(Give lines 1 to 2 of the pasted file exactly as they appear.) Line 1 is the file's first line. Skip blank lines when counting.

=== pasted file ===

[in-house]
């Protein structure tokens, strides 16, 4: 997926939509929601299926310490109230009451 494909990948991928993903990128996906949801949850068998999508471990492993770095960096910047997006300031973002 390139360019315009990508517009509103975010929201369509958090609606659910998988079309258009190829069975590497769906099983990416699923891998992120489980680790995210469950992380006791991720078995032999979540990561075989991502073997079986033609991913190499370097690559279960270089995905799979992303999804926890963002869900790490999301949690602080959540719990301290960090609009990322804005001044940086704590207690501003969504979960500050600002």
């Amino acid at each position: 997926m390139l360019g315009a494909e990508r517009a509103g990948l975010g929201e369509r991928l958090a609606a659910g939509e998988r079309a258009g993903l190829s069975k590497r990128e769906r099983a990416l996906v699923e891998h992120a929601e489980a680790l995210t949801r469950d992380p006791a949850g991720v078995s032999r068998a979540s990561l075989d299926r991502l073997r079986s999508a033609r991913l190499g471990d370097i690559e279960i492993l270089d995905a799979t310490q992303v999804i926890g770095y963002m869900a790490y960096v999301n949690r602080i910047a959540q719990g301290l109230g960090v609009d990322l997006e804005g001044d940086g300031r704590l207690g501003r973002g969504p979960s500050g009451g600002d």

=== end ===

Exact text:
[in-house]
């Protein structure tokens, strides 16, 4: 997926939509929601299926310490109230009451 494909990948991928993903990128996906949801949850068998999508471990492993770095960096910047997006300031973002 390139360019315009990508517009509103975010929201369509958090609606659910998988079309258009190829069975590497769906099983990416699923891998992120489980680790995210469950992380006791991720078995032999979540990561075989991502073997079986033609991913190499370097690559279960270089995905799979992303999804926890963002869900790490999301949690602080959540719990301290960090609009990322804005001044940086704590207690501003969504979960500050600002």